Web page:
Care factors into my dance work in that it asks the same question I find in healthcare: how can I build dance community with people who honor the necessity of preventative care, communication, and non-urgency? How can we uncover the capability within us all to stop and extend care to each other, even and especially when it feels impossible to do so?

VW You’ve said that deadbird turned into a way for you to process the grief you experienced as a nurse working on the frontlines of the pandemic. How does your experience as a healthcare worker and an artist connect, collide, or differ?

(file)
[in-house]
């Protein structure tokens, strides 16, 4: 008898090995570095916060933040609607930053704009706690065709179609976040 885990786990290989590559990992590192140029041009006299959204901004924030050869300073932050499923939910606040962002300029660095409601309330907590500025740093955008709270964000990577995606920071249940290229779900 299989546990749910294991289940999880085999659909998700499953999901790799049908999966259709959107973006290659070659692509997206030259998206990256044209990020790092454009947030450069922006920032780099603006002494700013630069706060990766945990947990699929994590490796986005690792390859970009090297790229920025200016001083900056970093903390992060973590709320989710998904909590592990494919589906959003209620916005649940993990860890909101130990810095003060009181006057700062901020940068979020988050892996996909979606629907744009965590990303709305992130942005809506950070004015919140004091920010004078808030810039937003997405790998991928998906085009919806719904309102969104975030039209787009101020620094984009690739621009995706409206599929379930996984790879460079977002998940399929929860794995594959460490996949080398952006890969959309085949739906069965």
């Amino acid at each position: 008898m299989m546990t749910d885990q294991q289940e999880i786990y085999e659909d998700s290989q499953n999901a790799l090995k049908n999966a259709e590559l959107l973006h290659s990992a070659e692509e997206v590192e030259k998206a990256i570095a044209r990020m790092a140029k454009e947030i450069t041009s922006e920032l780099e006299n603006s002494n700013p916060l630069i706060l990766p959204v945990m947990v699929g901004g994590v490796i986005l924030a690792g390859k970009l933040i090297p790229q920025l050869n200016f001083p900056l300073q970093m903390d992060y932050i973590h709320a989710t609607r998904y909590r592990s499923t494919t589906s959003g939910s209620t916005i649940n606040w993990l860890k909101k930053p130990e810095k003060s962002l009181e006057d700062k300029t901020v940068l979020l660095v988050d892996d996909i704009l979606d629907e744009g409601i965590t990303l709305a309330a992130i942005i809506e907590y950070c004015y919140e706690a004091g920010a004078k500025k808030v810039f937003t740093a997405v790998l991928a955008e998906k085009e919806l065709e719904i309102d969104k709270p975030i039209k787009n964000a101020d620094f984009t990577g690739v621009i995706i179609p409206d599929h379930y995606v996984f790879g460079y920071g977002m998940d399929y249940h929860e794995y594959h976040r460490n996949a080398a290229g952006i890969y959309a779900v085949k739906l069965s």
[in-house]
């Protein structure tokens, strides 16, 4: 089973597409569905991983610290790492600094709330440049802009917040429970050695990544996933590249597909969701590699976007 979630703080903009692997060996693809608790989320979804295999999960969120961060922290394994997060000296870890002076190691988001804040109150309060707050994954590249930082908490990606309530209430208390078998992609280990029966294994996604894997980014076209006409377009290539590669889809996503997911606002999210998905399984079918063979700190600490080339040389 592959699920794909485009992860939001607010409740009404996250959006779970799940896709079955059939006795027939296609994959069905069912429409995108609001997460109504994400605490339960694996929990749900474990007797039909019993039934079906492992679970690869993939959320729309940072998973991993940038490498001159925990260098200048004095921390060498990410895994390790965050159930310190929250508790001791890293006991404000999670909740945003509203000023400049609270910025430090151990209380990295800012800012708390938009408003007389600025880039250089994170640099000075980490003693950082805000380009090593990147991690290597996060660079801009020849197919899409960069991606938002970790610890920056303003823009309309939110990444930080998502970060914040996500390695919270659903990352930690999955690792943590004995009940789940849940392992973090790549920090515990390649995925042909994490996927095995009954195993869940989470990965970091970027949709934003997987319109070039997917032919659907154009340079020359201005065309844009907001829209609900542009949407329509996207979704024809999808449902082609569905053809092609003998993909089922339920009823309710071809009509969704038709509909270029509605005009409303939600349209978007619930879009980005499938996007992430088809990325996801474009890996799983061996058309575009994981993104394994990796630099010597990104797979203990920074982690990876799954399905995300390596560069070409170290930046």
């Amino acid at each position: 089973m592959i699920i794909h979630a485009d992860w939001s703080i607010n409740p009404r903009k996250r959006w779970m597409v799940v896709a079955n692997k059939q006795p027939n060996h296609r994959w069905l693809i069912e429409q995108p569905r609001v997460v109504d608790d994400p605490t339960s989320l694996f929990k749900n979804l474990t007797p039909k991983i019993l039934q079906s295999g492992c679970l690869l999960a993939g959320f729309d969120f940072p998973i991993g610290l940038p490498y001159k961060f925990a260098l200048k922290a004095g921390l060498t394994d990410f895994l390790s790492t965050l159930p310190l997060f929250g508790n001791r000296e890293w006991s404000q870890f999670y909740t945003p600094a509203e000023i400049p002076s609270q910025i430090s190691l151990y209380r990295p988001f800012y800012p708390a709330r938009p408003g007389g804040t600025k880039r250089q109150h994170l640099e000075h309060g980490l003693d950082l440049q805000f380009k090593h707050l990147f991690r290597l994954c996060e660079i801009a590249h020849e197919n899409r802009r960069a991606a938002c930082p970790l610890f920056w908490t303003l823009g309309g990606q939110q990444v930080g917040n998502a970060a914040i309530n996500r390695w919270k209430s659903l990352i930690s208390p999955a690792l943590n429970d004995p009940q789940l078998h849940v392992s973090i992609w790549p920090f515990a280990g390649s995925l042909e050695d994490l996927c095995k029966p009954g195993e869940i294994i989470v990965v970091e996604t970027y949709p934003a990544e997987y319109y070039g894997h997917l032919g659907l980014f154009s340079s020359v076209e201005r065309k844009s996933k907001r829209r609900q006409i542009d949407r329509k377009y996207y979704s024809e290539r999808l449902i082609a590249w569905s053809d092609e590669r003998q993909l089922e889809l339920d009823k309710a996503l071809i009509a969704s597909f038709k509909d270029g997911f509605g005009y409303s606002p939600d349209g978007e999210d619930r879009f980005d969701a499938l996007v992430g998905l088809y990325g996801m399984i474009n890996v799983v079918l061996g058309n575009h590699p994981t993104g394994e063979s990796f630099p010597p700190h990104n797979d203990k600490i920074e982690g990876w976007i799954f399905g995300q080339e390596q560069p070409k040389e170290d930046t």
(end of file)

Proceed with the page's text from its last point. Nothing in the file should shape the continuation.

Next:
de I became a full-time registered nurse to support myself as an artist and a healer. I am not an artist who comes from wealth or any external financial support, which is a common way for artists to maintain their practices. It’s important for me to maintain an independent steady income and health insurance to keep myself secure so that I can continue creating my work in an industry with fluctuating support. My creative and healing practices are my lifeline to connection to my own care. My healing work as a massage therapist, medium, and ritual/ceremonial guide has me connected to my body and belief systems for how I imagine care. My work in these realms is an imaginative space for empowerment and education with tools exchanged for understanding one’s own body, dismantling the dichotomy of the healer in a hierarchical expert role.